Jordan Gray: What is your earliest childhood memory with a turtle or tortoise?
Rose Tremblay: I grew up in a rural town in western MA. My grandmother lived on a big pond, with a small swamp/bog across the street. Our house was also in a very rural area surrounded by big ponds connected by spring-fed streams. I remember being with a neighbor boy down by the little stream behind our house, standing on a rock looking into the stream, and seeing my very first spotted turtle. I was about 8 at the time. The neighbor boy caught the turtle and brought it back to his house. He put it in a box on the porch. About an hour later I went over to his house, took the little turtle, brought him back down to the stream, and watched him swim away. My love of turtles, and specifically spotted turtles started that day, in the summer of 1972.
Nancy Reinert: As a young child growing up in rural NJ, we had a creek near our home that we would frequent in the summer. We would catch small painted turtles, and created a little dam-like area that we would put them in for a few days and then release them back into the main creek. I was probably 7 or 8 when we first did this.
JG: How did you first become involved with the Turtle Survival Alliance?
RT: In 2003 or 2004, (it was the first year we had a single auction item), Lonnie McCaskill approached me and asked if I was interested in helping with registration at the TSA conference. I didn’t know anything about the organization, but I loved turtles, so I thought, why not? I might learn some things, and will definitely meet other people who also love turtles. Turns out, this was the place for me. I might not be up on all the scientific names, but no one looks down on you for that.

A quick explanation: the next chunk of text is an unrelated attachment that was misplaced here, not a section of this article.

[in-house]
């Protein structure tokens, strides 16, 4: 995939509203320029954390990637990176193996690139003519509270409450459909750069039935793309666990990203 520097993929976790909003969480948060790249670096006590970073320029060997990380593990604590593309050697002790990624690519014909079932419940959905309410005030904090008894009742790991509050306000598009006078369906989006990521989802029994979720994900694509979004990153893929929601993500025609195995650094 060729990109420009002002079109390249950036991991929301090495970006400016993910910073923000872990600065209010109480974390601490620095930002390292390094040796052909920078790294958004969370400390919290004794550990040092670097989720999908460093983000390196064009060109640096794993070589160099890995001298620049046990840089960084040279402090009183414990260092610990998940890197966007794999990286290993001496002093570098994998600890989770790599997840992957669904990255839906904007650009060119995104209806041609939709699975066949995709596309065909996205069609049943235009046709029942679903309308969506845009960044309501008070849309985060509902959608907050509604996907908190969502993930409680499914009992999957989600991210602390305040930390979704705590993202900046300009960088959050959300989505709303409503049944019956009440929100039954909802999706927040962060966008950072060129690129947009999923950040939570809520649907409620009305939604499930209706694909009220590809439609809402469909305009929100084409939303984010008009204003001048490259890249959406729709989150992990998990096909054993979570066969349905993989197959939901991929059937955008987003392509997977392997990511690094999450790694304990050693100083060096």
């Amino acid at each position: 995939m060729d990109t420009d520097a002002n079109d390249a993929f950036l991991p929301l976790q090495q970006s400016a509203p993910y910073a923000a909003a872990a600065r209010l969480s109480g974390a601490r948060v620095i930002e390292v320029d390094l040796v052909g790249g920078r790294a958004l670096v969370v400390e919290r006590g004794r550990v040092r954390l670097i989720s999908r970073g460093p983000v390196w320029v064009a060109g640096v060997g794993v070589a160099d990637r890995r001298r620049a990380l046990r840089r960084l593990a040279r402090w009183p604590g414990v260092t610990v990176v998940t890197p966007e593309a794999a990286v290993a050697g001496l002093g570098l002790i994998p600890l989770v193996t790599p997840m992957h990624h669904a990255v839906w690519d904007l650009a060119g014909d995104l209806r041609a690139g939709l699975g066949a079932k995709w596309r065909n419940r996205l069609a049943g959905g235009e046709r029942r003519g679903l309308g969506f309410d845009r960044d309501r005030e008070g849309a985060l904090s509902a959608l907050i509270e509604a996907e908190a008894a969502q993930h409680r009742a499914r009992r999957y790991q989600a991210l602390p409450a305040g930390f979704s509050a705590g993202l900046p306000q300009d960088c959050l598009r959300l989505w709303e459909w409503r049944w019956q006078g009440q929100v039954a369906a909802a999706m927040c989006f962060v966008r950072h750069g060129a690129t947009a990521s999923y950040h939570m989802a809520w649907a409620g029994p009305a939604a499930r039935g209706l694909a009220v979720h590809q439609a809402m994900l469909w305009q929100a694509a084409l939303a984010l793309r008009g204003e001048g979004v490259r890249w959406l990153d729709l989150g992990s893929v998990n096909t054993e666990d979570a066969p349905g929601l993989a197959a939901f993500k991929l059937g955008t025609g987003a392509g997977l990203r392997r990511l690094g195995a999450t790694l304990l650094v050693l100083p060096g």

NR: In 2005, I was approached by Lonnie McCaskill, asking if I was interested in volunteering as part of the annual conference staff. I was very interested, but was unable to make the trip to San Diego that year. The following year I became part of “Lonnie’s Angels”, and we have rocked the merchandise table and hospitality suite ever since!
JG: What is your favorite aspect of the Annual Symposium on the Conservation and Biology of Tortoises and Freshwater Turtles?
RT: I love catching up with old friends, and seeing that there is no part during the 4 days where people are not talking about anything but turtles. They might start out talking about something else, but it ALWAYS comes back to turtles. I’ve met people from all over the world, specifically women, who are throwing themselves into research and science. This is something that didn’t happen when I was in high school. I am genuinely jealous that women get paid to play in swamps, ponds, and rivers learning about turtles!
NR: Every year we get together with friends we only see at conference; people from all over the globe. We watch students from many diverse cultures grow into extremely confident and competent researchers right before our eyes. It’s like a huge family reunion with an ever-growing family each year.